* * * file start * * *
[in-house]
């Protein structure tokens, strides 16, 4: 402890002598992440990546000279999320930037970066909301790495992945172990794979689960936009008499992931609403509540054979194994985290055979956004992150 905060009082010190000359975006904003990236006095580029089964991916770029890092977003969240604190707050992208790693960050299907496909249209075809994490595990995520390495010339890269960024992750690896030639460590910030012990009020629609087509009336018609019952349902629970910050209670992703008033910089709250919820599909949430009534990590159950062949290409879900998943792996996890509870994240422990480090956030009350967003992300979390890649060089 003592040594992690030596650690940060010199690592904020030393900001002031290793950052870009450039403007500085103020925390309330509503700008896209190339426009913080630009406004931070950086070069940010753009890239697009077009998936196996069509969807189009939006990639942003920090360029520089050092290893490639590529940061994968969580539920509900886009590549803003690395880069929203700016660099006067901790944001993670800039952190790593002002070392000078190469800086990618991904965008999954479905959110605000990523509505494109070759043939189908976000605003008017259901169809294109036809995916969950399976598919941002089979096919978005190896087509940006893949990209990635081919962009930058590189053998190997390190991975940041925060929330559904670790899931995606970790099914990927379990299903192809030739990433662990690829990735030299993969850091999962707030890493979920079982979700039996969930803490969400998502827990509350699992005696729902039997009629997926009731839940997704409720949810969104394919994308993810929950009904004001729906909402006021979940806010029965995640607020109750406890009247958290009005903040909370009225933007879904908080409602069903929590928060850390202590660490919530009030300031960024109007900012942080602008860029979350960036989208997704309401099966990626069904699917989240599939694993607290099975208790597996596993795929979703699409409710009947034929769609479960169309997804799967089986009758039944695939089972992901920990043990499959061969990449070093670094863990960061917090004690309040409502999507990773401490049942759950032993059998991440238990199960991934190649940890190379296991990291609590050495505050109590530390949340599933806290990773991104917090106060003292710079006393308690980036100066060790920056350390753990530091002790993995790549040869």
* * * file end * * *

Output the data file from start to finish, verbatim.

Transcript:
[in-house]
């Protein structure tokens, strides 16, 4: 402890002598992440990546000279999320930037970066909301790495992945172990794979689960936009008499992931609403509540054979194994985290055979956004992150 905060009082010190000359975006904003990236006095580029089964991916770029890092977003969240604190707050992208790693960050299907496909249209075809994490595990995520390495010339890269960024992750690896030639460590910030012990009020629609087509009336018609019952349902629970910050209670992703008033910089709250919820599909949430009534990590159950062949290409879900998943792996996890509870994240422990480090956030009350967003992300979390890649060089 003592040594992690030596650690940060010199690592904020030393900001002031290793950052870009450039403007500085103020925390309330509503700008896209190339426009913080630009406004931070950086070069940010753009890239697009077009998936196996069509969807189009939006990639942003920090360029520089050092290893490639590529940061994968969580539920509900886009590549803003690395880069929203700016660099006067901790944001993670800039952190790593002002070392000078190469800086990618991904965008999954479905959110605000990523509505494109070759043939189908976000605003008017259901169809294109036809995916969950399976598919941002089979096919978005190896087509940006893949990209990635081919962009930058590189053998190997390190991975940041925060929330559904670790899931995606970790099914990927379990299903192809030739990433662990690829990735030299993969850091999962707030890493979920079982979700039996969930803490969400998502827990509350699992005696729902039997009629997926009731839940997704409720949810969104394919994308993810929950009904004001729906909402006021979940806010029965995640607020109750406890009247958290009005903040909370009225933007879904908080409602069903929590928060850390202590660490919530009030300031960024109007900012942080602008860029979350960036989208997704309401099966990626069904699917989240599939694993607290099975208790597996596993795929979703699409409710009947034929769609479960169309997804799967089986009758039944695939089972992901920990043990499959061969990449070093670094863990960061917090004690309040409502999507990773401490049942759950032993059998991440238990199960991934190649940890190379296991990291609590050495505050109590530390949340599933806290990773991104917090106060003292710079006393308690980036100066060790920056350390753990530091002790993995790549040869």